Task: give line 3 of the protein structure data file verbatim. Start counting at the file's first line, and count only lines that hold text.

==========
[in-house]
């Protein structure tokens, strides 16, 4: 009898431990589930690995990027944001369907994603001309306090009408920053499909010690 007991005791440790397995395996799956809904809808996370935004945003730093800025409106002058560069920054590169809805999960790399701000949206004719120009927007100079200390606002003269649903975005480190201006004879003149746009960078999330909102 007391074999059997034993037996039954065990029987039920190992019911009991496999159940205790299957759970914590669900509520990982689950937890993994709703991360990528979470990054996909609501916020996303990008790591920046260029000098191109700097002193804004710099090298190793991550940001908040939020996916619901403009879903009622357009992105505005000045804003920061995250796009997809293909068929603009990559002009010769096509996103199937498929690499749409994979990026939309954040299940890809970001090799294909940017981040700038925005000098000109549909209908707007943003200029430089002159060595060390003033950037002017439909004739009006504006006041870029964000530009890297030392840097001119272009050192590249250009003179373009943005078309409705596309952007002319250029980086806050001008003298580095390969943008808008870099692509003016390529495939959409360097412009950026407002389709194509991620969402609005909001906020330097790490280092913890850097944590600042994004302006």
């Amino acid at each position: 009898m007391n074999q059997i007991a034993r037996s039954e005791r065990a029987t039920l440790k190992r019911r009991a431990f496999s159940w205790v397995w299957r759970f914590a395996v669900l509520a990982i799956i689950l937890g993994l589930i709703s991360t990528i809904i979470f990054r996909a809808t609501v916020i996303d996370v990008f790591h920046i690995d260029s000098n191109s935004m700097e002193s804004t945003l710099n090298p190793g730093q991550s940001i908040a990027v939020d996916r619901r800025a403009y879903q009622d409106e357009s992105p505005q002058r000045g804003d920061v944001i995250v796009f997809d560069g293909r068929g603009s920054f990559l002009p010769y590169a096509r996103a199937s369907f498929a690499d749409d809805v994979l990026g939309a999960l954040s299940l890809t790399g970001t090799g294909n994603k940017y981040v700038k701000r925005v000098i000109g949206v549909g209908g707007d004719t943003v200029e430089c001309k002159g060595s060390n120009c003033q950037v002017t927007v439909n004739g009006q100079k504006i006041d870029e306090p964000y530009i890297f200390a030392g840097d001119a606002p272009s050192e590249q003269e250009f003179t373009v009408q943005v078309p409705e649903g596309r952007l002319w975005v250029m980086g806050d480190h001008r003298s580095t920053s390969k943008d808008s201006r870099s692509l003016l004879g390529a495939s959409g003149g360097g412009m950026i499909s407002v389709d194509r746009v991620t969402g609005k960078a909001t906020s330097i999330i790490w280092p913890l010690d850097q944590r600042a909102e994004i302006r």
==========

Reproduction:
């Amino acid at each position: 009898m007391n074999q059997i007991a034993r037996s039954e005791r065990a029987t039920l440790k190992r019911r009991a431990f496999s159940w205790v397995w299957r759970f914590a395996v669900l509520a990982i799956i689950l937890g993994l589930i709703s991360t990528i809904i979470f990054r996909a809808t609501v916020i996303d996370v990008f790591h920046i690995d260029s000098n191109s935004m700097e002193s804004t945003l710099n090298p190793g730093q991550s940001i908040a990027v939020d996916r619901r800025a403009y879903q009622d409106e357009s992105p505005q002058r000045g804003d920061v944001i995250v796009f997809d560069g293909r068929g603009s920054f990559l002009p010769y590169a096509r996103a199937s369907f498929a690499d749409d809805v994979l990026g939309a999960l954040s299940l890809t790399g970001t090799g294909n994603k940017y981040v700038k701000r925005v000098i000109g949206v549909g209908g707007d004719t943003v200029e430089c001309k002159g060595s060390n120009c003033q950037v002017t927007v439909n004739g009006q100079k504006i006041d870029e306090p964000y530009i890297f200390a030392g840097d001119a606002p272009s050192e590249q003269e250009f003179t373009v009408q943005v078309p409705e649903g596309r952007l002319w975005v250029m980086g806050d480190h001008r003298s580095t920053s390969k943008d808008s201006r870099s692509l003016l004879g390529a495939s959409g003149g360097g412009m950026i499909s407002v389709d194509r746009v991620t969402g609005k960078a909001t906020s330097i999330i790490w280092p913890l010690d850097q944590r600042a909102e994004i302006r």